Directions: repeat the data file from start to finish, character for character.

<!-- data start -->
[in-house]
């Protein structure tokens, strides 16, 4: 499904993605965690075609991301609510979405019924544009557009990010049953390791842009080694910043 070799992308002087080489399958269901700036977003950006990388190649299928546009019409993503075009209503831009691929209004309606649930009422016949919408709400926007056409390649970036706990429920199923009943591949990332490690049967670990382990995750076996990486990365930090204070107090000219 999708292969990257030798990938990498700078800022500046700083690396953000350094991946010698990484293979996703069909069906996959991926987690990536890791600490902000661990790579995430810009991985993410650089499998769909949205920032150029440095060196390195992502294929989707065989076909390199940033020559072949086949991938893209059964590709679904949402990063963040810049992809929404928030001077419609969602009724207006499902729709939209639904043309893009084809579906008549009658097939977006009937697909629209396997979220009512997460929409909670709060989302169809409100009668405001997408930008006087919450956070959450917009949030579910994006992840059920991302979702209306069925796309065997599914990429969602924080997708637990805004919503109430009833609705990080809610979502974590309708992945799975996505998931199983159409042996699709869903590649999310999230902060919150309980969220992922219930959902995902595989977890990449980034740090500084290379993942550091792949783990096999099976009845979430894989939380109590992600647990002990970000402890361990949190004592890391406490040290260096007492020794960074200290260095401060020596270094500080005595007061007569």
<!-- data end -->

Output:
[in-house]
């Protein structure tokens, strides 16, 4: 499904993605965690075609991301609510979405019924544009557009990010049953390791842009080694910043 070799992308002087080489399958269901700036977003950006990388190649299928546009019409993503075009209503831009691929209004309606649930009422016949919408709400926007056409390649970036706990429920199923009943591949990332490690049967670990382990995750076996990486990365930090204070107090000219 999708292969990257030798990938990498700078800022500046700083690396953000350094991946010698990484293979996703069909069906996959991926987690990536890791600490902000661990790579995430810009991985993410650089499998769909949205920032150029440095060196390195992502294929989707065989076909390199940033020559072949086949991938893209059964590709679904949402990063963040810049992809929404928030001077419609969602009724207006499902729709939209639904043309893009084809579906008549009658097939977006009937697909629209396997979220009512997460929409909670709060989302169809409100009668405001997408930008006087919450956070959450917009949030579910994006992840059920991302979702209306069925796309065997599914990429969602924080997708637990805004919503109430009833609705990080809610979502974590309708992945799975996505998931199983159409042996699709869903590649999310999230902060919150309980969220992922219930959902995902595989977890990449980034740090500084290379993942550091792949783990096999099976009845979430894989939380109590992600647990002990970000402890361990949190004592890391406490040290260096007492020794960074200290260095401060020596270094500080005595007061007569």